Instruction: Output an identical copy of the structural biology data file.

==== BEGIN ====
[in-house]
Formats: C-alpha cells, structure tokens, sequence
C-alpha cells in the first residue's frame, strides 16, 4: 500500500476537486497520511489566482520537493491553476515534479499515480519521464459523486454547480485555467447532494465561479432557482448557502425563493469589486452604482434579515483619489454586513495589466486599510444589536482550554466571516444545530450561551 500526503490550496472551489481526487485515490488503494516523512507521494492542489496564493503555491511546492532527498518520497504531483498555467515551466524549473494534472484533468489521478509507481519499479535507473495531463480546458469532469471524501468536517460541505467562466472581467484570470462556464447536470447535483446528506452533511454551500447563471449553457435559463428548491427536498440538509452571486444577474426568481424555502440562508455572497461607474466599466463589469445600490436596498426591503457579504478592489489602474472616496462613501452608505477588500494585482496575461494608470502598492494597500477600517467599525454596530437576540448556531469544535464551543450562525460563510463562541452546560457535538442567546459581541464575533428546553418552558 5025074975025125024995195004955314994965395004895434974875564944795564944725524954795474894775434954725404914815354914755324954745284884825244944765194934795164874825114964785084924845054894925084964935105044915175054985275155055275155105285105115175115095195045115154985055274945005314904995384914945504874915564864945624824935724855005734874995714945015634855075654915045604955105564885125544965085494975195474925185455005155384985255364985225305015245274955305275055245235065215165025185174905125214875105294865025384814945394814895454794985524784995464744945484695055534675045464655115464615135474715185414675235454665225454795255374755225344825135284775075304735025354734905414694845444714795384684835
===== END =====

[in-house]
Formats: C-alpha cells, structure tokens, sequence
C-alpha cells in the first residue's frame, strides 16, 4: 500500500476537486497520511489566482520537493491553476515534479499515480519521464459523486454547480485555467447532494465561479432557482448557502425563493469589486452604482434579515483619489454586513495589466486599510444589536482550554466571516444545530450561551 500526503490550496472551489481526487485515490488503494516523512507521494492542489496564493503555491511546492532527498518520497504531483498555467515551466524549473494534472484533468489521478509507481519499479535507473495531463480546458469532469471524501468536517460541505467562466472581467484570470462556464447536470447535483446528506452533511454551500447563471449553457435559463428548491427536498440538509452571486444577474426568481424555502440562508455572497461607474466599466463589469445600490436596498426591503457579504478592489489602474472616496462613501452608505477588500494585482496575461494608470502598492494597500477600517467599525454596530437576540448556531469544535464551543450562525460563510463562541452546560457535538442567546459581541464575533428546553418552558 5025074975025125024995195004955314994965395004895434974875564944795564944725524954795474894775434954725404914815354914755324954745284884825244944765194934795164874825114964785084924845054894925084964935105044915175054985275155055275155105285105115175115095195045115154985055274945005314904995384914945504874915564864945624824935724855005734874995714945015634855075654915045604955105564885125544965085494975195474925185455005155384985255364985225305015245274955305275055245235065215165025185174905125214875105294865025384814945394814895454794985524784995464744945484695055534675045464655115464615135474715185414675235454665225454795255374755225344825135284775075304735025354734905414694845444714795384684835